- The event that caused the injury becomes subject to a criminal investigation, in which case the courts will toll the statute of limitations until the conclusion of said investigation
- The defendant commits fraud, which prevents the injured party from pursuing a personal injury claim, in which case the statute of limitations begins running on the date the injured person discovers the fraud
- The defendant leaves the state, in which case the courts will toll the statute of limitations until he or she returns so that the plaintiff may serve him or her notice of the lawsuit
It is important to note that even if the courts toll the statute of limitations, you likely have to file your claim within the statute of repose. A statute of repose is an outside deadline by which you must file your lawsuit, regardless of tolling. If you miss the statute of repose, the courts will bar your ability to recover.
Personal Injury Claim Vs. a Personal Injury Lawsuit
The statute of limitations applies only to lawsuits. In most cases, you would go through negotiations with your own or the at-fault party’s insurance company to reach an out-of-court settlement. Only if you and the defendant cannot reach an agreement would you file a personal injury lawsuit.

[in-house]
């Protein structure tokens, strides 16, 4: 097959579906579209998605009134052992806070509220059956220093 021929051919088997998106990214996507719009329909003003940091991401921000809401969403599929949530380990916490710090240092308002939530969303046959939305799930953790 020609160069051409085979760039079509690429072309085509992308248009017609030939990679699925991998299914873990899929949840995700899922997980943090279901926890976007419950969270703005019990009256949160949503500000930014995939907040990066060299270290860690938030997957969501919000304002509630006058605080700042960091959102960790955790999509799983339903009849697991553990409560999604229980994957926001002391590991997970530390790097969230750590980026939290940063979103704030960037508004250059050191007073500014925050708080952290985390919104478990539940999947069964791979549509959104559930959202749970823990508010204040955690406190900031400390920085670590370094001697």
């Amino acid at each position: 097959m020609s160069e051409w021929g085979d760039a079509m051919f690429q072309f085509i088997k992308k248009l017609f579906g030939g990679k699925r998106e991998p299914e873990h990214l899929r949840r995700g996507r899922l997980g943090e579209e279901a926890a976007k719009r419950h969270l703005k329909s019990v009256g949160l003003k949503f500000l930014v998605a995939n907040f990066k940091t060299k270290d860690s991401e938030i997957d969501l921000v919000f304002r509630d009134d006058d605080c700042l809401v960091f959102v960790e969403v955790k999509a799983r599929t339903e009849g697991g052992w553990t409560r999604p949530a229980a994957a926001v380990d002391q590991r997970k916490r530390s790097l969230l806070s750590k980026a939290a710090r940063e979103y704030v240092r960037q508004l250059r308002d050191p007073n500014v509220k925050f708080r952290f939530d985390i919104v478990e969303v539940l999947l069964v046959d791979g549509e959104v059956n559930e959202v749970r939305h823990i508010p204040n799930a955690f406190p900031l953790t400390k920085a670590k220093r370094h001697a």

Regardless of when you file an insurance claim or how long the negotiations take, the statute of limitations is firm in most cases. What this means is that if you decide to pursue a lawsuit in, say, New Jersey, after a year and a half of negotiations, you have just six months to do so.
Seek Help From a Knowledgeable Personal Injury Lawyer
If another person’s or entity’s negligence causes you considerable harm, the best thing you can do to protect your interests and your rights is to consult with a personal injury attorney from the get-go. A lawyer can support you through the negotiations process and push for a fair and favorable settlement. He or she can also identify when it is time to give up on negotiations and file a lawsuit instead. To obtain a better understanding of your rights, responsibilities and options, schedule your free consultation with Judd Shaw Injury Law™ today.